2016 and beyond

When you are a self-employed career writer, what you do to give yourself an annual vacation is do a year in review column.

This career started in ‘89, I have not missed my Friday deadline yet and on this “vacation” I fell through the ice twice and got my left hand caught in a 330 body grip trap a long way (literally two hours away) from the road.

So instead of monthly highlights I will just do seasonal high points. The ice season is my favorite and someday may be my death. No matter what, I am always pulled to the ice - it may be on cross country skis, ice skates, chest waders or heavy winter boots.

Between January and sometime in March I camp on the ice throughout Wisconsin at least five separate times. I always fish and sometimes coyote hunt. The challenge of the cold and of staying on top of the ice give me an incredible thrill.

A typical example would be three days on Mississippi River backwaters, sometimes alone, sometimes not. Sometimes I use a tent, sometimes I don’t. The trips where I get back to the truck and I have either whacked a coyote or caught some nice fish are incredibly rewarding.

Something that the average person would find hard to understand is, after three days of not talking to anyone and never being too warm, getting in my truck and turning on the heat and the radio. It is incredible to feel the body warm up.

My last trip last winter I took part in an incredible ice rescue of an ice fisherman that fell through three times on very thin ice on the Mississippi River.

If Jeff Neitzel, Ross Moll and myself had not pulled that fella from Viola out three times he would have been dead.

KAMO stands for Kids And Mentors Outdoors (www.kamokids.org). I am the president and founder. You the readers of this column and I started KAMO back in 2007. We give kids in seven different parts of Wisconsin opportunities to take part in one-on-one outdoor activities and group events. KAMO eats up 10-15 hours of my week each week of the year and is worth my time.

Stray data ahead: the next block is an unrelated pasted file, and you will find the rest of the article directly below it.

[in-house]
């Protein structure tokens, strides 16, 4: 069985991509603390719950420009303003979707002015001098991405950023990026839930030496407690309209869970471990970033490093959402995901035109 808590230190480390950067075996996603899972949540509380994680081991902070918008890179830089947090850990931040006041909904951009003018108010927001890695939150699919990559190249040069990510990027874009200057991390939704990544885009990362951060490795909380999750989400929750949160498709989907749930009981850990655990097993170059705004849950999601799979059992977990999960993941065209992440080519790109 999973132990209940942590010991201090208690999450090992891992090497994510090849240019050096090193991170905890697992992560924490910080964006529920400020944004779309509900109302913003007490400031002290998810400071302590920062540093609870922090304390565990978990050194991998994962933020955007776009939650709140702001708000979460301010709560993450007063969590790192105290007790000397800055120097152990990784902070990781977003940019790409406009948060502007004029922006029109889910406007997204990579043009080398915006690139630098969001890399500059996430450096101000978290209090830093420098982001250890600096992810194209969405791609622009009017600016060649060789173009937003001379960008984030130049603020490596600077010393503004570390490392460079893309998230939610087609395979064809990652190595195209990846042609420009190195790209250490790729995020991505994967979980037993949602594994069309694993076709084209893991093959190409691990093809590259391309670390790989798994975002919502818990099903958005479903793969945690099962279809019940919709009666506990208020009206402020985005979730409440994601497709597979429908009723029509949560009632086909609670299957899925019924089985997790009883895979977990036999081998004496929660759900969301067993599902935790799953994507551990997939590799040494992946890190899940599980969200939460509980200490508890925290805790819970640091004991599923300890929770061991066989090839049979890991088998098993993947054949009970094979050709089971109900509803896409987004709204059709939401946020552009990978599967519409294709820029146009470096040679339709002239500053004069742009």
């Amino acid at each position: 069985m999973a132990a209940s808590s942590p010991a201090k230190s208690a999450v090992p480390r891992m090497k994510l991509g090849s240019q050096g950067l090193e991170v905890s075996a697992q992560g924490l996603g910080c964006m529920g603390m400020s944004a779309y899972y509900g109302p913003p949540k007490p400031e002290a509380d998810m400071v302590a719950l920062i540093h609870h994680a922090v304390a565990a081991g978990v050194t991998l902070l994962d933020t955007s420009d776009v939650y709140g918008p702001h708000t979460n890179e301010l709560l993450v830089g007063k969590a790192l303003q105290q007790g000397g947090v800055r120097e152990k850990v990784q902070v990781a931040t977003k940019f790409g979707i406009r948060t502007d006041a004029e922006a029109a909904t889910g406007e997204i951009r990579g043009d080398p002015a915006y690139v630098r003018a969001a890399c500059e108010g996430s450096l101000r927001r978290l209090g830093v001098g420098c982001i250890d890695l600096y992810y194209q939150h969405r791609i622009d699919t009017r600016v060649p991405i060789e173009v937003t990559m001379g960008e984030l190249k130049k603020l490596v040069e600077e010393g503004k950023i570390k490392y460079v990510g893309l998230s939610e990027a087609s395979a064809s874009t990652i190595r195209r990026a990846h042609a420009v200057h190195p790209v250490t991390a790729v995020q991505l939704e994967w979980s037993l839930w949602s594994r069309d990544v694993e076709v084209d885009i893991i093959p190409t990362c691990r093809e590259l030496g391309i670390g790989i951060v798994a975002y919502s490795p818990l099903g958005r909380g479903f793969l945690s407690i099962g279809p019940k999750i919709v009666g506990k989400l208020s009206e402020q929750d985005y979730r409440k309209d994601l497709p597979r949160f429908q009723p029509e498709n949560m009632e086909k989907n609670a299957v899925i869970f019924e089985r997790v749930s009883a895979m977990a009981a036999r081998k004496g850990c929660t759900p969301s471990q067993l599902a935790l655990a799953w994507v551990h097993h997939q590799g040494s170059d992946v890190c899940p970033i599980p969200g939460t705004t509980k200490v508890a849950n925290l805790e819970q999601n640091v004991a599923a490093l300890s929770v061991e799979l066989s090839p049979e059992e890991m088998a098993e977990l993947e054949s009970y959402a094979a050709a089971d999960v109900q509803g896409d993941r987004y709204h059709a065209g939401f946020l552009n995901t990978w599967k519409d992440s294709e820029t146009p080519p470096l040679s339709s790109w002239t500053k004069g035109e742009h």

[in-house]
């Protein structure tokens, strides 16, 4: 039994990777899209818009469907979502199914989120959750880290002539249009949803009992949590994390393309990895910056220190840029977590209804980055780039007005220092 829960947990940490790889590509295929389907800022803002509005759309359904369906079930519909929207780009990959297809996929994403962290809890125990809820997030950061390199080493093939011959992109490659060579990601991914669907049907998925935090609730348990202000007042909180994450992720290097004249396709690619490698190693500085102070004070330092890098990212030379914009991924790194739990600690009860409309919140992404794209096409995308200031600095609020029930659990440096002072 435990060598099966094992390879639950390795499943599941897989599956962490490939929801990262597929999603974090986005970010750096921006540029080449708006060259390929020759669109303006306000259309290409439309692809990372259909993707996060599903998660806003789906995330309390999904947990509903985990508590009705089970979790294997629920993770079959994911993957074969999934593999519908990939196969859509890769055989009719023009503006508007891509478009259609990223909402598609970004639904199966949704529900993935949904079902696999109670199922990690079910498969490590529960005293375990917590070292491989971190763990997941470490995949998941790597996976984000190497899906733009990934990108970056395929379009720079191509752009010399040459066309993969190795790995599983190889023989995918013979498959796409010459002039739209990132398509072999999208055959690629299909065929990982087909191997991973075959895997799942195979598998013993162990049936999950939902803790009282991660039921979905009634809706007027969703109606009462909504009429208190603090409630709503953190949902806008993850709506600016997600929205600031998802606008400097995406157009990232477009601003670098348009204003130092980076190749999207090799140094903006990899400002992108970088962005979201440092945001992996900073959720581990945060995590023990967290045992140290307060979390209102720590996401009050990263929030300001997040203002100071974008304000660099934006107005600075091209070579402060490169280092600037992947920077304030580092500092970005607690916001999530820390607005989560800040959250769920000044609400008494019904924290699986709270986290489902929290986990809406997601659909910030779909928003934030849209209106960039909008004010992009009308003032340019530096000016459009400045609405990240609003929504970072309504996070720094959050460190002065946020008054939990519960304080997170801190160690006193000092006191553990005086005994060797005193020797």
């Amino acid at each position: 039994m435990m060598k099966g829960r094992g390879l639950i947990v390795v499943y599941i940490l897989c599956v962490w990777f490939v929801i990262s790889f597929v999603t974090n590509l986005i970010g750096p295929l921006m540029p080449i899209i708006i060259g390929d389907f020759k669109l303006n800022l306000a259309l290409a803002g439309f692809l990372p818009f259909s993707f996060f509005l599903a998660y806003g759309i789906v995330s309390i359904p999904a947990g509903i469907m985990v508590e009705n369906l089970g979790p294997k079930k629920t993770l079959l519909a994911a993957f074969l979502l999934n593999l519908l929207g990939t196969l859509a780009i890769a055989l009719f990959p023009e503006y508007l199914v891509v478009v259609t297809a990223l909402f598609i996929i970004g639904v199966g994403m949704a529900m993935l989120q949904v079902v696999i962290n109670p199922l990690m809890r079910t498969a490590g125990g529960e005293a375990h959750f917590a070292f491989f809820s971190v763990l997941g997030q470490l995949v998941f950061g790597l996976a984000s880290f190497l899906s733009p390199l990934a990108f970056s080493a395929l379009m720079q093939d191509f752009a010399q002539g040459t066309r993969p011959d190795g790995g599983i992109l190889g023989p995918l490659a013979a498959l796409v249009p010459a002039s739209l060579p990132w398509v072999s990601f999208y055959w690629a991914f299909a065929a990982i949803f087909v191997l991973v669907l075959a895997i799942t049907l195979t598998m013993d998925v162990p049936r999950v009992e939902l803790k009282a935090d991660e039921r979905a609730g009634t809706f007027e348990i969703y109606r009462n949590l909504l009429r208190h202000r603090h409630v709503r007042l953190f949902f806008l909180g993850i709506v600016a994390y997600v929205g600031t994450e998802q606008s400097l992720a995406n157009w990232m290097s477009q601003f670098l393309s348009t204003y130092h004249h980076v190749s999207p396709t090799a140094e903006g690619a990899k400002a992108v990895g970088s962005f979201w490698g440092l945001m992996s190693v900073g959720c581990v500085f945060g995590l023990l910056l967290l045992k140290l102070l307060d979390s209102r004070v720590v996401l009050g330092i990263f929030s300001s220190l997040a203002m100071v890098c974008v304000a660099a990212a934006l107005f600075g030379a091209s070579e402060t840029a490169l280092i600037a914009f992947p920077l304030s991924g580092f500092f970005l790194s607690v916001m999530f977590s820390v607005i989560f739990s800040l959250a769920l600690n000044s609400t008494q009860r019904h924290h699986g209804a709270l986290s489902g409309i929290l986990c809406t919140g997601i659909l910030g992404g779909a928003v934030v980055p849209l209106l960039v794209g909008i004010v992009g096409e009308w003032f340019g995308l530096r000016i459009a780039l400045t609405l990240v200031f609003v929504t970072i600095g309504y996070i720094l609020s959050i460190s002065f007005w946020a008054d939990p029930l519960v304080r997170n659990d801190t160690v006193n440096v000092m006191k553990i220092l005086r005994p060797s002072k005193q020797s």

I am a single parent raising my daughter, Selina (50 percent of the time) to enjoy the outdoors, to be active, smart and live healthy.

Last winter, Selina volunteered at the Necedah National Wildlife Refuge and loved it.

Last summer Selina worked full time at NNWR and is now thinking very seriously about becoming a wildlife biologist and working in the federal wildlife refuge system as an adult.

Last summer, Selina tore the webbing on her left knee and that has been a big issue for Selina, myself and her mom.

After an MRI it was determined that rather than a very serious surgery, physical therapy might be the answer. All three of us are trying to fix that knee.

Canada 2016! Selina is my number 1 fishing partner on that trip. Last year on the second to last day, Selina caught four northern pike over 35 inches and one of them hit 40.25, which was her first 40.

Too bad for Selina that papa caught a 40.75 that same day and won the big gator bet for the week.

Something that very few people can relate to about this way of life but I will make it easier for you to understand is re-supply, packing and unpacking. I am never done.

Think about when you go on a three-day or seven-day outdoor adventure. Now do that 40 times a year, sell advertising two days a month, help run KAMO, do the trips, hobby farm, date and most importantly spend every second you can with your soon to be 16-year-old daughter.

I am so used to being in an almost constant motion and thinking phase, that it is impossible to think about retiring. In reality, unless something changes dramatically, I will be writing this column at least another 17 years, which in the end would make it a 45-year career.

Thanks for keeping me employed!

Sunset


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